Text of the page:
This is highly dependant on the individuals, but what I found very common is that if some senior developer with a lot of respect makes a mistake – chances are it might not get caught. We are social creatures, and calling out someone who carries a lot of respect is hard. Your level of certainty about the mistake will have to be quite high.

Another factor that plays in is groupthink. It is not a positive term, and can become a real issue when you have worked together for a while. It essentially reduces critical evaluation of ideas. When you have managed to converge your mob into a cosy unit you possibly removed the benefit of fewer mistakes.

Work always continues

Mob programming is said to always continue, even when someone has to go to a meeting or is home sick. While this is often true (one exception is team/company-wide meetings), you are exposing the work to another fault of us humans: diffusion of responsibility. The gist of it is that in a group setting you are less likely to take action or responsibility yourself.

Say you side tracked to talking about travelling or something else non work-related. During that time you probably don't feel as bad as if you side tracked yourself, looking up private travel plans on company time. My guess is that the mob version also lasts longer as long as the surrounding environment allows it.

Another factor is that any break you need to take have a tendency to escalate to the entire mob. How long breaks people need and how far between they have to between is very individual. If the person with the loudest voice needs more and longer breaks than the average team member then the net output is lower than it could have been.

Communication is fast

You can communicate in the mob quite fast – as it is essentially an eternal meeting. That could be a great tool to avoid blocking questions to stake holders, but not so in the mob of similarly skilled developers.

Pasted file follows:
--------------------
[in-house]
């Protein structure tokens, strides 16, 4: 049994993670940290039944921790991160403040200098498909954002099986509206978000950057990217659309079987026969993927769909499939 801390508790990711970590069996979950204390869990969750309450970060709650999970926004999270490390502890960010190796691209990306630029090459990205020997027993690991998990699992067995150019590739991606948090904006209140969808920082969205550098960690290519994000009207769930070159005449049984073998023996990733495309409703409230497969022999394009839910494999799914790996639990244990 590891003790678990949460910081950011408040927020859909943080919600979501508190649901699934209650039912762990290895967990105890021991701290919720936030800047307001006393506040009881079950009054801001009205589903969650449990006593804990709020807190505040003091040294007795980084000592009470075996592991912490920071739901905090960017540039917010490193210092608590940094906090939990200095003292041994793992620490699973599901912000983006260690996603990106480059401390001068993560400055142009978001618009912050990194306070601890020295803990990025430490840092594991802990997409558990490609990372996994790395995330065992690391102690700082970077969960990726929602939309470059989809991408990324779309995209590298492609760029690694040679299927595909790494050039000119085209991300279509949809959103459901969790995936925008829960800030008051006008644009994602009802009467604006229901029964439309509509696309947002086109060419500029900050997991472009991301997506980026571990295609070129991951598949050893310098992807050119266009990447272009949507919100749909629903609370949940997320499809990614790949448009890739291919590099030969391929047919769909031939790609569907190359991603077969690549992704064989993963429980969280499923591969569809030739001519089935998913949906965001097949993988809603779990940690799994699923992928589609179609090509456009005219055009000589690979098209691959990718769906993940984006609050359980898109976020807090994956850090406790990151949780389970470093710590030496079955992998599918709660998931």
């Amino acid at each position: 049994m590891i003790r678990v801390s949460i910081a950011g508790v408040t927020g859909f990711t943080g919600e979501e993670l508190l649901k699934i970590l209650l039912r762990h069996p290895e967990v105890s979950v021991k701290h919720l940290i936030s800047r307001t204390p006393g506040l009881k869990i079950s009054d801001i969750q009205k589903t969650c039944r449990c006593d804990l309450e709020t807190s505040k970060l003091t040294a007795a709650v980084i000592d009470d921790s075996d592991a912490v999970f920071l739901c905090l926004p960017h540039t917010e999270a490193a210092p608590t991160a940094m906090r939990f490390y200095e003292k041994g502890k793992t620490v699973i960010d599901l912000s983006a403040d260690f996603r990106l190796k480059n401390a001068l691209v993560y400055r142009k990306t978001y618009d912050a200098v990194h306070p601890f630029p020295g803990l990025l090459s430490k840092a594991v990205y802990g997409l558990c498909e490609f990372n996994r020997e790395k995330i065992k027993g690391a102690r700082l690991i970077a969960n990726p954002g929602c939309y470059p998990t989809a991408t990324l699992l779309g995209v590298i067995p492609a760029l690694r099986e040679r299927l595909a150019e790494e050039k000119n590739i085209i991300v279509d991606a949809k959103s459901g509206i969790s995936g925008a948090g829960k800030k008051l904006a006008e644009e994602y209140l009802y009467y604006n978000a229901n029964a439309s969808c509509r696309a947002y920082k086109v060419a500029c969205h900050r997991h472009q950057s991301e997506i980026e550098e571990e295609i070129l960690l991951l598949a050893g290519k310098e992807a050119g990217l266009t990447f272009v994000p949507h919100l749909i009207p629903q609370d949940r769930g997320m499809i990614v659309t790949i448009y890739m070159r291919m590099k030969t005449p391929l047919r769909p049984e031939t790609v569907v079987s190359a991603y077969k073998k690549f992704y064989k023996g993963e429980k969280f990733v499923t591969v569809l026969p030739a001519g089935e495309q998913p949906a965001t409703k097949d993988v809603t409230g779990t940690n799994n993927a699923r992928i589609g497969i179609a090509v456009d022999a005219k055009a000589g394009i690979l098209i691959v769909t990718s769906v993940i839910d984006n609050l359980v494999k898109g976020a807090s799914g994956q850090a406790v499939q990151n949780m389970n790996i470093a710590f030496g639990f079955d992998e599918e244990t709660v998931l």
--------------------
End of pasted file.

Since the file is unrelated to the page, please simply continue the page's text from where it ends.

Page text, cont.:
The blocking communication between developers tend to be either architectural in nature, or in form of code reviews. In case of architecture discussions; I don't know about you, but those discussions do not happen every day for me. When they do happen, gathering around a whiteboard is usually not that hard.

Code reviews in mob programming are fast though, and I won't argue against that. However, I would argue that the effectiveness of the code review is reduced. That is because you all were part of the same train of thought that lead you to the solution. There might be a simpler way of solving the problem that someone with fresh pair of eyes would have found.

Mob programming can be a great tool, but is not a great default way to work. I think that any mob should be short lived to minimize group think.

I also feel that in order to gain the most value of the communication benefit, that they should contain people with different skill sets and different responsibilities. All of those skill sets need to be relevant to the development of the feature in progress. I've been in mobs with backend developers for pure frontend work.

I think that the early success of trying mob programming might lure some teams into committing to it long term. I think that decision can have a negative impact on your work without you even noticing.

If mob programming in the setup I have talked about works for you, great. Hopefully I helped you see some potential pitfalls which might occur in new teams though.

Top comments (1)

niu profile image
niu • Edited

I was looking for mob programming experiences to see if my team was the only one struggling with this approach. We do 100% mobbing. Thank you !

We see the same issues and benefits. I would like to add that mobbing is a catalyst for conflicts and even though the average code quality will go up, it is far from “the best of everyone’s ” that is often advertised. The productivity of the mob will also be constrained by slowest member of your team (slowest dev, slowest qa...).